Helping the population of Sainte-Marie take advantage of ecotourism

In Madagascar, where the various specific fauna and flora encourage the development of ecotourism, the population does not necessarily benefit from the economic fallout of this development. A number of prerequisites have not been met.

Social and Employment

Project leader

Aux couleurs de la terre

Sainte-Marie, Madagascar

Marie-Pierre Buffard

20,000 € to the Selection Committee at 2006/07/04

“As the person in charge of training, I feel very motivated by the setting of training programs that favor self-sufficiency and personal and collective development of the men, while ensuring the economic development of the country.”
Marie-Pierre Buffard

On the east coast of Madagascar, the small island of Sainte-Marie has been thriving economically for the last four years largely due to the development of ecotourism. In addition to the highly interesting terrestrial fauna and flora, as on Grande Ile, vacationers come to observe the migration of the whales off the coasts. However, for most of the 14 000 inhabitants, this recent development does not yet mean a significant improvement in the quality of life. Fishermen in the morning and farmers in the afternoon, they have not yet succeeded in establishing regular commercial relations with the restaurant and hotel owners settling along the coast. Their production (fruits and vegetables) and their fishing are still considered too artisanal for them. In other words: too haphazard and irregular. At Sainte-Marie, products of the land and sea still mainly come from Grande Ile.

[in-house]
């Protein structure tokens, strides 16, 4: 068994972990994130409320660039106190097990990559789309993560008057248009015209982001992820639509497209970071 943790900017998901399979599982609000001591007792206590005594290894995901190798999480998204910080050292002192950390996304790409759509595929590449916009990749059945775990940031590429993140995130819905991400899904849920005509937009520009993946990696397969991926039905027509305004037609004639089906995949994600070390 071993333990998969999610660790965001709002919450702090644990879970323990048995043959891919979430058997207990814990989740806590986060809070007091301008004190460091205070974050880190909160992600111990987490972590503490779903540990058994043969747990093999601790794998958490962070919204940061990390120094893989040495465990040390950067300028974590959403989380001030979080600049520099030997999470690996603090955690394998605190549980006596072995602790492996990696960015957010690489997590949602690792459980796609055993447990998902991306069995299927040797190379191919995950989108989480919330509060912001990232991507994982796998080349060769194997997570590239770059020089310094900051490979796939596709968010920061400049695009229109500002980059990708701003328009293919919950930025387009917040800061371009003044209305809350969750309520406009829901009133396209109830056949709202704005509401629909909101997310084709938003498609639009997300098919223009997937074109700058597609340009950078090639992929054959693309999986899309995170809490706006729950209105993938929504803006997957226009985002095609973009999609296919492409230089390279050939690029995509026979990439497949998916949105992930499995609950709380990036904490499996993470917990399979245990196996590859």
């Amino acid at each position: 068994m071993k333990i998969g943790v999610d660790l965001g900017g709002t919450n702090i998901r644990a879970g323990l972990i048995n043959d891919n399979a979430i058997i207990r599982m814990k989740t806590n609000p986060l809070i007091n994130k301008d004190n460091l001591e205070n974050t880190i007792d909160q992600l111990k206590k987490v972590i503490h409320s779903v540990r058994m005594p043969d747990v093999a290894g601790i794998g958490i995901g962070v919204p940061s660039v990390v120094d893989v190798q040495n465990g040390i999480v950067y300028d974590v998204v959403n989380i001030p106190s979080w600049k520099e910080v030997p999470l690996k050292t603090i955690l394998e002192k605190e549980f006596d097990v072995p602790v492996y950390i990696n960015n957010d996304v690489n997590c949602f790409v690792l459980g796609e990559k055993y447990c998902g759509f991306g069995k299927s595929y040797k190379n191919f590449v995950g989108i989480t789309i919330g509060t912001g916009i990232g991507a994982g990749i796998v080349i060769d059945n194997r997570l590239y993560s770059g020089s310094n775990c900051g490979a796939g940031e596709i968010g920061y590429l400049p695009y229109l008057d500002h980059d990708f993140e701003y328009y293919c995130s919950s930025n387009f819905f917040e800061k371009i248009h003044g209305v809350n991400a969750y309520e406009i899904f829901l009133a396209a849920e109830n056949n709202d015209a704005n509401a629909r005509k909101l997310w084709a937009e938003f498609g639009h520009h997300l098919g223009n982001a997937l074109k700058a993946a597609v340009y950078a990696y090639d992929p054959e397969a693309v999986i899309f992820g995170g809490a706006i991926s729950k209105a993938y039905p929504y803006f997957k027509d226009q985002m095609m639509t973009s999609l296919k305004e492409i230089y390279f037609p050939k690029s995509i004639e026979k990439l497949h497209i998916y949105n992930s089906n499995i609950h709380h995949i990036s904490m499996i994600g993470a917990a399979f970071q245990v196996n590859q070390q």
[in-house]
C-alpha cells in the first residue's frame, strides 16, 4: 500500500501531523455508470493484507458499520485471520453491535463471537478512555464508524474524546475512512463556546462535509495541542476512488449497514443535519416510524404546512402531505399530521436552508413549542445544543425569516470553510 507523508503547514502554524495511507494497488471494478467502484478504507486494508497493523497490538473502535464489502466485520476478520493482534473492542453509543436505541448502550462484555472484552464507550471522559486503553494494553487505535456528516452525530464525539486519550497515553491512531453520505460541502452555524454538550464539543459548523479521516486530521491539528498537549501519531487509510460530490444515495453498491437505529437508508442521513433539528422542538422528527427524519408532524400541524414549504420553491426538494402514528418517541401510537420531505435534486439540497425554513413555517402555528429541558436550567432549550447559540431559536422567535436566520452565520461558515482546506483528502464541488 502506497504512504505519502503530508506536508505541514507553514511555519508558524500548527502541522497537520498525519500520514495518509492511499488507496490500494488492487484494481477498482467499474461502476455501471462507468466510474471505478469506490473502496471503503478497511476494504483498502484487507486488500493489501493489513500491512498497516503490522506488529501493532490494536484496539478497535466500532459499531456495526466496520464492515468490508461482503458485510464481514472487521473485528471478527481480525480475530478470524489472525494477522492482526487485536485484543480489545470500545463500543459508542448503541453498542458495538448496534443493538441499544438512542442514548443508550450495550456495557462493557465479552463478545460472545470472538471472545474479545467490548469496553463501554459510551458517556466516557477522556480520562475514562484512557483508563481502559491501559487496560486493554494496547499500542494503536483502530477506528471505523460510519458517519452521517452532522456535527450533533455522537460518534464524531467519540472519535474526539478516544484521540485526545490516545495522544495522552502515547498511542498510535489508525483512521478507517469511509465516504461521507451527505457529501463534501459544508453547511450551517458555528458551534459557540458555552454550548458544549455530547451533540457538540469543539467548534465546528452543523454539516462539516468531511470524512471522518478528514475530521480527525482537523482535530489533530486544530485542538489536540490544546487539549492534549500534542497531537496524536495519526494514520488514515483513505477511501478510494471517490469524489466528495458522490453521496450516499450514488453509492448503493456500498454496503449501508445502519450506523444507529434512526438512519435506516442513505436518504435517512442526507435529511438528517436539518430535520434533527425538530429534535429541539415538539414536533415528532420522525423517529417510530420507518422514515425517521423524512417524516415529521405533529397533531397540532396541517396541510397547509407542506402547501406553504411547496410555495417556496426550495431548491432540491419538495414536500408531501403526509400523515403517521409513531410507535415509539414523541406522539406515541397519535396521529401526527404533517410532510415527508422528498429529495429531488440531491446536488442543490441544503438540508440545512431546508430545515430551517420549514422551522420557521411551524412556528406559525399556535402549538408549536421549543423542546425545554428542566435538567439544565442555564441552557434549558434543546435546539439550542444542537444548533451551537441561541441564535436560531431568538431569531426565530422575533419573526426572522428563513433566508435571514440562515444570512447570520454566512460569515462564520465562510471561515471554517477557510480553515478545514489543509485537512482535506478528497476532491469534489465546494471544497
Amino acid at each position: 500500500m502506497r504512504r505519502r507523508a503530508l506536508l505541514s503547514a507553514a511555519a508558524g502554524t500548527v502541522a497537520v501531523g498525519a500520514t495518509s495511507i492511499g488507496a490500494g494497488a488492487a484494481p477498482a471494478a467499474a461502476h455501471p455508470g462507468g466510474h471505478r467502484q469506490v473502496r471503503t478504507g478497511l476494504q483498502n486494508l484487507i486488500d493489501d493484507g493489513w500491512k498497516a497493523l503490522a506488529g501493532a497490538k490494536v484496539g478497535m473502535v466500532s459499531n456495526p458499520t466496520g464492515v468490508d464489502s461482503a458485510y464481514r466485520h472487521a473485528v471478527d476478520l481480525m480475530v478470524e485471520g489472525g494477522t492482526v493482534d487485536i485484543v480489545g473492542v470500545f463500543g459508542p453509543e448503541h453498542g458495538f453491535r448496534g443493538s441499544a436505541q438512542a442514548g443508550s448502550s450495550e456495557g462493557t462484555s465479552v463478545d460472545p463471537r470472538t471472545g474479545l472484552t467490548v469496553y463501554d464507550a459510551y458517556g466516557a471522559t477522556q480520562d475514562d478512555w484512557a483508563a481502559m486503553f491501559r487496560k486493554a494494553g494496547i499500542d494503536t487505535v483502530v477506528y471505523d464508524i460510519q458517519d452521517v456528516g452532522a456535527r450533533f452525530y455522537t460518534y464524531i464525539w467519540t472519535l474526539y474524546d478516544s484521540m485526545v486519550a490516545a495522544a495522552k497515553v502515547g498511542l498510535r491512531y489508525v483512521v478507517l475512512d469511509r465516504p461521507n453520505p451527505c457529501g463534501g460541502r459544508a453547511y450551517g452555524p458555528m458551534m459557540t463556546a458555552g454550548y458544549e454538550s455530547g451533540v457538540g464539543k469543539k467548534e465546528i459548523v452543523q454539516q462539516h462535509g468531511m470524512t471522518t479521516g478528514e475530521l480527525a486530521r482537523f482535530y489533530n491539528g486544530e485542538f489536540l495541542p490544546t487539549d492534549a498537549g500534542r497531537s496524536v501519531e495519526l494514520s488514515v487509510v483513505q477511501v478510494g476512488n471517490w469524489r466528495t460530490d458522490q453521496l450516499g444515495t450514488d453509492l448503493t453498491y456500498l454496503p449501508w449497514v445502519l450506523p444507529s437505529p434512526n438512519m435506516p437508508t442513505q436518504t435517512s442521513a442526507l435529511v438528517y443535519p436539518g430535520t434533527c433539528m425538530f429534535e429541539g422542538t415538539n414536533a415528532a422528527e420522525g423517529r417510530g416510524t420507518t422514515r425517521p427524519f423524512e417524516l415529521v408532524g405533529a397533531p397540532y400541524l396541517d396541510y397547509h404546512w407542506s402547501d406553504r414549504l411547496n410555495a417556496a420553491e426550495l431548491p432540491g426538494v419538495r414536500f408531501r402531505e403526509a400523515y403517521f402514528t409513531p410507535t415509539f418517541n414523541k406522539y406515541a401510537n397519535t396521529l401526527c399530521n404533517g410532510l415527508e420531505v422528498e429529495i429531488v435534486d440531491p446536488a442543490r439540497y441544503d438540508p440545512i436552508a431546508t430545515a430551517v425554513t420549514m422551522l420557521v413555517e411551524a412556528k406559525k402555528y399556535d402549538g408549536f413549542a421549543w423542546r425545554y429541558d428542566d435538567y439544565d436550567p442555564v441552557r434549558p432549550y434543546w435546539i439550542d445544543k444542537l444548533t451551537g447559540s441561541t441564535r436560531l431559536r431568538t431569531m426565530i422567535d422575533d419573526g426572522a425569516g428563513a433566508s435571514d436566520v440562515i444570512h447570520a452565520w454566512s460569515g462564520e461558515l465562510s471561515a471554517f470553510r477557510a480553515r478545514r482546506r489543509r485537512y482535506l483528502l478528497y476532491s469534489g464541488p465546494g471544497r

Improving storage techniques

To rectify this situation, and also to encourage the “oldies” to transmit their knowhow to the young, the Madagascan association Crac (Group for Christian Reflection and Action) Hasina, which has been busy in recent years for the economic and social development of the island, has developed a project to back the fishermen, alongside its French partner Aux couleurs de la Terre, created in 2004 in the Saint-Étienne region. Enabling them to follow advanced training and to improve their skills, fishing techniques and farming practices, the idea is to give them all the means so that, in their turn, they can work with the restaurant owners and benefit from the economic prosperity of the island. The future trainees will, for example, learn all about issues related to the management and storage of their produce. Besides, in addition to setting up a training center, the project calls for the acquisition of new equipment for fishing (canoes and nets) and for agriculture (tools, seeds).
Alongside the Rhône-Alpes region and the town hall of Saint-Étienne, fondation Veolia has decided to pay 20 000 euros for this project, to finance all the necessary tools.